IMO, the above fact will eventually determine who wins the day when those bids are used and after many years of club and higher level play, brings me to the conclusion that few pairs, while defending, are prepared, therefore lionizing the use against them.

To spring modern technology (although the use of those bids are not so new) on unwitting and unprepared opponents is sometimes like “shooting fish in a barrel” and needs to be regulated, otherwise our bridge games will be decided, not by accurate bidding, good play and defense, but rather by modern tactics like bridge poison gas and intentional surprise.

At some point, now years ago, 8-10 opening NT were allowed and so was fertilizer (an apt name) which was all opening bids showed fewer than 12 points and an original pass showed a good hand. Soon after, thanks to some clever and bridge loving administrators, regulations were established which forbade such unusual tactics, not because they were proved to be a better way to get to the right contract, but only because they were like allowing NASCAR participants to throw nails in the road for other cars to have to deal with.

Although there may be valid arguments on both sides to allow such weak NT and worse type “nothing” bids, the inexperience created by their opponents not being familiar with them, creates what some consider an undue advantage which added to the fierce tradition of our beloved game of no bridge poison gas, only normal preempts and occasional psychics, to which bridge has been vulnerable to for perhaps 80 years and therefore players will at the very least, have some way of being familiar with them and thus have a fighting chance to come out whole.

Peter, please keep in mind that others, particularly young players, have their own ideas, but let me recommend to them, and, of course, you, that bridge IMO is certainly the greatest card game ever invented and I will go so far as to include board and every other competitive game known up to now, because of its rules and traditions plus the unbelievable brain work which is necessary to excel in it.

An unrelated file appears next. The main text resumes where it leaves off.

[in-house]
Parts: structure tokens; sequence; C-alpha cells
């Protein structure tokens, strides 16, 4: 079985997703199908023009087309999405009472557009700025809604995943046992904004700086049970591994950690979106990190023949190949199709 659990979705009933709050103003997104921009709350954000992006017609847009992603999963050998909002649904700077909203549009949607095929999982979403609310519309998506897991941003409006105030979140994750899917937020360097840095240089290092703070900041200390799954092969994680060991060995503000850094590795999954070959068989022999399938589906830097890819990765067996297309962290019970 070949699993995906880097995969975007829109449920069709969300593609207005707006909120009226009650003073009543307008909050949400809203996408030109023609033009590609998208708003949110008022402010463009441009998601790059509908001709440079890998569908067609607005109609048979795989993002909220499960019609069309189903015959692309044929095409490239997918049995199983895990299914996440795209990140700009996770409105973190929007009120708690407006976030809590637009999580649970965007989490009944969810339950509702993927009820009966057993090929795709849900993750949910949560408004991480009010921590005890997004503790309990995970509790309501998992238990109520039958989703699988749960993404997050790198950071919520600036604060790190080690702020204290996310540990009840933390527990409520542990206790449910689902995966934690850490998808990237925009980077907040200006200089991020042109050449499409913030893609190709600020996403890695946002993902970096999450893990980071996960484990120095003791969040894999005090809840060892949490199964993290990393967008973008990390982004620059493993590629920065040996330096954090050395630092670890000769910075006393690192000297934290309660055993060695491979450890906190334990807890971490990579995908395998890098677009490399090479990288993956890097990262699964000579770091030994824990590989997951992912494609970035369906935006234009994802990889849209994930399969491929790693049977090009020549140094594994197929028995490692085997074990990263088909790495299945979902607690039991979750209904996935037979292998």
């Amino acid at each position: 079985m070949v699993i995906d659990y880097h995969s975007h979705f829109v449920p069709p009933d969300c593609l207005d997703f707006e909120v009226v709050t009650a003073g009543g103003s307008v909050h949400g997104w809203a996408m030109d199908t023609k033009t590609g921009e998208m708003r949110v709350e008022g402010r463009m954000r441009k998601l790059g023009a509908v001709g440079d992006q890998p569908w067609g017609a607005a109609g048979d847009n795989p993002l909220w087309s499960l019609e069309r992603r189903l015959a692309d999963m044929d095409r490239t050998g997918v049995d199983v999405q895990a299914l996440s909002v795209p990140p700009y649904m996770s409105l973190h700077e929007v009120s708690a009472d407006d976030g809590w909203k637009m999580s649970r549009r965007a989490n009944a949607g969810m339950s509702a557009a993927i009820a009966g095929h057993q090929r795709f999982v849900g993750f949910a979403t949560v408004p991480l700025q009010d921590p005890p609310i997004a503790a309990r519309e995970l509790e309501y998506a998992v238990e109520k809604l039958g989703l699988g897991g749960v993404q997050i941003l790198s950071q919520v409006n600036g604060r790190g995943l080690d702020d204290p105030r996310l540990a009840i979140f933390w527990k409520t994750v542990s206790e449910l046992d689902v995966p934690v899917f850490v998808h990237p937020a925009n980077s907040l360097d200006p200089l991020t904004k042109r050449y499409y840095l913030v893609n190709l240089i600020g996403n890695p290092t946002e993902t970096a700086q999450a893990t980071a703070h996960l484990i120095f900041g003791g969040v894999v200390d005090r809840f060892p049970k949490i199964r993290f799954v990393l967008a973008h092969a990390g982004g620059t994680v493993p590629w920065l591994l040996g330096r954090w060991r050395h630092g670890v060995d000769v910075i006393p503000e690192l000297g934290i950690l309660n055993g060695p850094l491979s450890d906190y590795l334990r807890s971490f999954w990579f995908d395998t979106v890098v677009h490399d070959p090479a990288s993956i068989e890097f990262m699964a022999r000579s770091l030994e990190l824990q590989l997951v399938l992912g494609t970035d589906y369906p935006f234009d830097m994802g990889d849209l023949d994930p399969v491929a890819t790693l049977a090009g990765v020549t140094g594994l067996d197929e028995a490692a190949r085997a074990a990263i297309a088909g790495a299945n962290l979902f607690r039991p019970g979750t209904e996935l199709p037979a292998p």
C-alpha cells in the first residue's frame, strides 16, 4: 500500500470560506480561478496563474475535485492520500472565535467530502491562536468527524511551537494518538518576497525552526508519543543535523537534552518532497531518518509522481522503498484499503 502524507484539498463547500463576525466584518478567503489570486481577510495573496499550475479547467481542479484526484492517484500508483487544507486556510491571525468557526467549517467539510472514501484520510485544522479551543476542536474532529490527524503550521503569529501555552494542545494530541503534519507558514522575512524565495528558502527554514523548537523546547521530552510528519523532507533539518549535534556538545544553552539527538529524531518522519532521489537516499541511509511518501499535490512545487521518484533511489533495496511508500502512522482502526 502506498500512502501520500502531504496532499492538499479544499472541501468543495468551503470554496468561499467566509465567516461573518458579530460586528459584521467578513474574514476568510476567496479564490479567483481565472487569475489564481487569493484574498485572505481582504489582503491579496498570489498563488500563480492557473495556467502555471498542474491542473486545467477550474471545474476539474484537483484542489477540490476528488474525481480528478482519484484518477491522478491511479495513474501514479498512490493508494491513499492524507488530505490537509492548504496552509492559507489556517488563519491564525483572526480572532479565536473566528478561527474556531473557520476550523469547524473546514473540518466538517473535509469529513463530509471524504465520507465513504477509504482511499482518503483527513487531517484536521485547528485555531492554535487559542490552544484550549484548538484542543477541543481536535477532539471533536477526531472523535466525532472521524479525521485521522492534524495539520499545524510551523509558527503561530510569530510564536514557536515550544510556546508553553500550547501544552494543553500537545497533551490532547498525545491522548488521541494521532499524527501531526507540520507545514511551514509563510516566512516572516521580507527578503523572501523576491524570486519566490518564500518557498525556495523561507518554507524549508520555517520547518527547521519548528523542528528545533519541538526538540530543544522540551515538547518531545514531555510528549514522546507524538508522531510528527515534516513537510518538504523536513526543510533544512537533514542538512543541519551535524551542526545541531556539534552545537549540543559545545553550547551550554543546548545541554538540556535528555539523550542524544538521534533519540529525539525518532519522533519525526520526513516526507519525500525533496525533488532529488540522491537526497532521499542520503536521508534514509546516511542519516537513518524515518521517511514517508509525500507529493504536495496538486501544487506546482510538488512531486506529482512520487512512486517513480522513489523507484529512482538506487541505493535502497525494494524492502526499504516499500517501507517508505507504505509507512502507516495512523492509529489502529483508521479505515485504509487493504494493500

At least to me, those who have the ability to be good, love the game the way it is, and the ones who do not have as much natural talent, love the barriers which prevent others from excelling. Obviously I may be biased, but even if I am it seems a shame to turn bridge into a “guessing game” instead of one which has stood the test of time as being a great and worthwhile learning experience which emphasizes logic and problem solving, two factors which are usually very valuable in just the leading of a successful life.

However, your question about the 3 kings and and ace is only dealing with a normal weak NT (12-14), a bid I often use myself but only when not vulnerable and is a combination of showing better than an average hand with some preemptive advantages, but nothing untoward such as the original discussion.